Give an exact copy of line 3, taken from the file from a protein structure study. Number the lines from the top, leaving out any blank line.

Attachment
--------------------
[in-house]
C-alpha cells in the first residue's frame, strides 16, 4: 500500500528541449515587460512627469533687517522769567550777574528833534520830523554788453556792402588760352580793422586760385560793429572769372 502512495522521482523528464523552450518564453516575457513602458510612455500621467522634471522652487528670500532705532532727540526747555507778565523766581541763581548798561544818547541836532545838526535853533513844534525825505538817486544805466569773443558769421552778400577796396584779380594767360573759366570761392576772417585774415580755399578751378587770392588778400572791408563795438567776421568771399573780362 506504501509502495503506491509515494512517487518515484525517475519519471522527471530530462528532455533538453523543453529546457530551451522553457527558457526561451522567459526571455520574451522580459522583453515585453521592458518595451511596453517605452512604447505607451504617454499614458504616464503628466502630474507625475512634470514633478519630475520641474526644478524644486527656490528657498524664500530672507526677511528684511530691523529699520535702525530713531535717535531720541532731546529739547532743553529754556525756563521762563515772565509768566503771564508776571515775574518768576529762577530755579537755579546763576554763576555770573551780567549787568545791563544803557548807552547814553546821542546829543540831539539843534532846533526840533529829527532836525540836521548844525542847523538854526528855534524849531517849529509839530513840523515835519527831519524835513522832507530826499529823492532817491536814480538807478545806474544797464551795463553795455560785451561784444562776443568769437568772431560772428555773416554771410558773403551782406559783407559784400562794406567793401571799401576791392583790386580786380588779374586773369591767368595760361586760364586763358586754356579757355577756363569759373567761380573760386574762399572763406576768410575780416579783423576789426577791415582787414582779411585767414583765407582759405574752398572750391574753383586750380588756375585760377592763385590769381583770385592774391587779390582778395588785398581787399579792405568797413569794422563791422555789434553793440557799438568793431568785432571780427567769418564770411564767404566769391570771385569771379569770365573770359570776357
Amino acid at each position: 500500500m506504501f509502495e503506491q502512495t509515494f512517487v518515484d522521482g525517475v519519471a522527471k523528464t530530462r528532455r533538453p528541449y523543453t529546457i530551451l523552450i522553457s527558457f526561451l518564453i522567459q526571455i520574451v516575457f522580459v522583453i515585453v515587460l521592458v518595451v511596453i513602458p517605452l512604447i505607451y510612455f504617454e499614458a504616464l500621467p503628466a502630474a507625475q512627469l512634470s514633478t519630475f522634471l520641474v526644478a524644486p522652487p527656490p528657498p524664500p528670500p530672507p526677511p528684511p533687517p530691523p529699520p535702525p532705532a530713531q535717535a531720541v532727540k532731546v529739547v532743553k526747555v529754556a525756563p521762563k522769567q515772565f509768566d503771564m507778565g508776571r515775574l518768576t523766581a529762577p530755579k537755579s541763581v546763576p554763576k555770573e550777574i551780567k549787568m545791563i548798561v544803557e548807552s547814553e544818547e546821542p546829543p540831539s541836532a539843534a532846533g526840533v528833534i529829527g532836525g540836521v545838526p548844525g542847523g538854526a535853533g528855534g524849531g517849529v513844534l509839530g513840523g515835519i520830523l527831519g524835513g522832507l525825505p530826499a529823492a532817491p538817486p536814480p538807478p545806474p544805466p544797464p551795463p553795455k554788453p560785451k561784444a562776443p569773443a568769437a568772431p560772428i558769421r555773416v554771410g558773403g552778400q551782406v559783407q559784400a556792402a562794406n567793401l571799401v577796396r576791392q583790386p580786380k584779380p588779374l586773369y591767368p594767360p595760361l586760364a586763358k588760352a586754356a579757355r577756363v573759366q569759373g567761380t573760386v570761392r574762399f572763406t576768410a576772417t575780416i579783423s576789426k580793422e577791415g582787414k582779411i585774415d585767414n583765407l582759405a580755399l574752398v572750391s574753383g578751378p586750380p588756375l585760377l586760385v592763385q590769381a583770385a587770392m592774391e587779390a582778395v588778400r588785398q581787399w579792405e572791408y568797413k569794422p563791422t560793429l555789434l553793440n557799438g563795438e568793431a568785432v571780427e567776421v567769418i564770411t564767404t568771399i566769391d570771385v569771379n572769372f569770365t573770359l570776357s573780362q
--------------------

Amino acid at each position: 500500500m506504501f509502495e503506491q502512495t509515494f512517487v518515484d522521482g525517475v519519471a522527471k523528464t530530462r528532455r533538453p528541449y523543453t529546457i530551451l523552450i522553457s527558457f526561451l518564453i522567459q526571455i520574451v516575457f522580459v522583453i515585453v515587460l521592458v518595451v511596453i513602458p517605452l512604447i505607451y510612455f504617454e499614458a504616464l500621467p503628466a502630474a507625475q512627469l512634470s514633478t519630475f522634471l520641474v526644478a524644486p522652487p527656490p528657498p524664500p528670500p530672507p526677511p528684511p533687517p530691523p529699520p535702525p532705532a530713531q535717535a531720541v532727540k532731546v529739547v532743553k526747555v529754556a525756563p521762563k522769567q515772565f509768566d503771564m507778565g508776571r515775574l518768576t523766581a529762577p530755579k537755579s541763581v546763576p554763576k555770573e550777574i551780567k549787568m545791563i548798561v544803557e548807552s547814553e544818547e546821542p546829543p540831539s541836532a539843534a532846533g526840533v528833534i529829527g532836525g540836521v545838526p548844525g542847523g538854526a535853533g528855534g524849531g517849529v513844534l509839530g513840523g515835519i520830523l527831519g524835513g522832507l525825505p530826499a529823492a532817491p538817486p536814480p538807478p545806474p544805466p544797464p551795463p553795455k554788453p560785451k561784444a562776443p569773443a568769437a568772431p560772428i558769421r555773416v554771410g558773403g552778400q551782406v559783407q559784400a556792402a562794406n567793401l571799401v577796396r576791392q583790386p580786380k584779380p588779374l586773369y591767368p594767360p595760361l586760364a586763358k588760352a586754356a579757355r577756363v573759366q569759373g567761380t573760386v570761392r574762399f572763406t576768410a576772417t575780416i579783423s576789426k580793422e577791415g582787414k582779411i585774415d585767414n583765407l582759405a580755399l574752398v572750391s574753383g578751378p586750380p588756375l585760377l586760385v592763385q590769381a583770385a587770392m592774391e587779390a582778395v588778400r588785398q581787399w579792405e572791408y568797413k569794422p563791422t560793429l555789434l553793440n557799438g563795438e568793431a568785432v571780427e567776421v567769418i564770411t564767404t568771399i566769391d570771385v569771379n572769372f569770365t573770359l570776357s573780362q